A distinct and respected specialism
“The root cause of the weaknesses in contract management is failure over many years to establish contract management as a distinct and respected specialism with a strong ethos and well-defined responsibilities. Our accompanying report confirms this to be the position across government. Contract management roles have carried lower status and profile than posts on major policy development or projects, and in procurement teams. We consider this a dangerous position for outsourced services.”
This is another extract from the recent report by the UK National Audit Office on Government contracting. The comment could equally be made of most private sector companies.
Many may look at this statement and ask ‘so what?’ They would challenge the idea that ‘weaknesses in contract management’ are dangerous. ‘Show me the evidence’, they demand. And of course, historically they have been safe because the weaknesses ensure there is no data and the lack of data ensures the weaknesses continue.
But the world is waking up. Driven by the work undertaken by IACCM, there is growing realization that poor contract management carries a heavy economic cost. This may be due to lost revenues, lost savings or cost overruns – and cumulatively, it represents a lot of money. Austerity programs seem to be creating Government interest and awareness of this potential far faster than in most commercial sector organizations.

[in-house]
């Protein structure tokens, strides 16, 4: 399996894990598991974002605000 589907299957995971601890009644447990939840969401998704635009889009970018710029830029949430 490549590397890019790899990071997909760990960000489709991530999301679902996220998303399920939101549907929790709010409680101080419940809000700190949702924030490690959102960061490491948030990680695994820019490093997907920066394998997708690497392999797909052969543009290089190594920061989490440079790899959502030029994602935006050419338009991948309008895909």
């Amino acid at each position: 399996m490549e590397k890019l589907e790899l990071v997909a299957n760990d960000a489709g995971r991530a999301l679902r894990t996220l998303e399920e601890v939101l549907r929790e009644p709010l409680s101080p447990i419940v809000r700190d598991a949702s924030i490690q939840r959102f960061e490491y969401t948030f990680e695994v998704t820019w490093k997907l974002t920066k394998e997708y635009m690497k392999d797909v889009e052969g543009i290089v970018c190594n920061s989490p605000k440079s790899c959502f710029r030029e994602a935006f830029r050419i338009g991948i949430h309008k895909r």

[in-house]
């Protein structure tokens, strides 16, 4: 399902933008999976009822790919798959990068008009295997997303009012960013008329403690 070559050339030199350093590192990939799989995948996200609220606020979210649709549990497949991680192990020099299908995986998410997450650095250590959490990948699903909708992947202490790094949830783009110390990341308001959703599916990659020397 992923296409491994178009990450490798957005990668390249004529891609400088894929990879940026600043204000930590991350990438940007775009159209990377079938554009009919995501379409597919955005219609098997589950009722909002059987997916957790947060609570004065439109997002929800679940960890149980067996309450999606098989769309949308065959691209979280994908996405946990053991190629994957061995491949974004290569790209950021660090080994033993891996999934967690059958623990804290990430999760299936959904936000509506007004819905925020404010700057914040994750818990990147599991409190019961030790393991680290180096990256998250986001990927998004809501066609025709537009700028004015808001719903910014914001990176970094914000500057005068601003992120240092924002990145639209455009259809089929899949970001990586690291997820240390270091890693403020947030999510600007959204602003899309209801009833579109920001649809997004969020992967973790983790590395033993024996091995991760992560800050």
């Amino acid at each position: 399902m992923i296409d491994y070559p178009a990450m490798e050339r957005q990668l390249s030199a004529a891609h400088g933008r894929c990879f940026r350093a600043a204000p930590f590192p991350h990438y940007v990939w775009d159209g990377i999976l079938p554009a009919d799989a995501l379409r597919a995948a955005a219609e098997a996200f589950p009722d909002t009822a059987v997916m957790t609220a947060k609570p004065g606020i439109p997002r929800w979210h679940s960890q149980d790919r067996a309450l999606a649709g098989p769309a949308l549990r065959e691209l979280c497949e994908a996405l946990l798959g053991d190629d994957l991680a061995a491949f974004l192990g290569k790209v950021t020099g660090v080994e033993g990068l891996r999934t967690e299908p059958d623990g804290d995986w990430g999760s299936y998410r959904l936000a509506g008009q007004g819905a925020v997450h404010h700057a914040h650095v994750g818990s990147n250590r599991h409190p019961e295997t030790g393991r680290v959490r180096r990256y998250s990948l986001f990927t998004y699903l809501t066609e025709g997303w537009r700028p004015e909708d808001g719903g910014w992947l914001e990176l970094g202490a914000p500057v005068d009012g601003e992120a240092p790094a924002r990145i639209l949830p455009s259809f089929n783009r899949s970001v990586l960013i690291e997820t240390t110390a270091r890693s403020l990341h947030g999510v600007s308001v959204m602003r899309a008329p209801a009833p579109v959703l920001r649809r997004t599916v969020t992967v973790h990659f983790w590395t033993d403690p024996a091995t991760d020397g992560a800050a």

It is frustrating now that we have the data that action is not occurring faster. But it comes back to this issue of weakness and the consequent skills. Low status groups do not attract powerful or strategic leaders. Therefore we lack any bottom-up drive for executive awareness. Many of today’s contract management groups are embedded in other functions that have little interest in raising the profile of this activity or of the people who perform it. They lack the motivation, the budget or the remit.
So progress is slow, but it is happening. And reports like this from the NAO will certainly accelerate that interest.
For me, the big point is contained elsewhere in the NAO report and that is distinguishing contract management as a practice and function from contract management as a capability or competence. Many people are involved in performing a contract management role; relatively few need to be practitioners. My interest – and indeed the interest of IACCM – is in assisting organizations to define and implement that overall capability and competence. This is about far more than simply training a few people to be contract managers; it is about creating a leadership team accountable for ensuring the economic results that good contracting can deliver.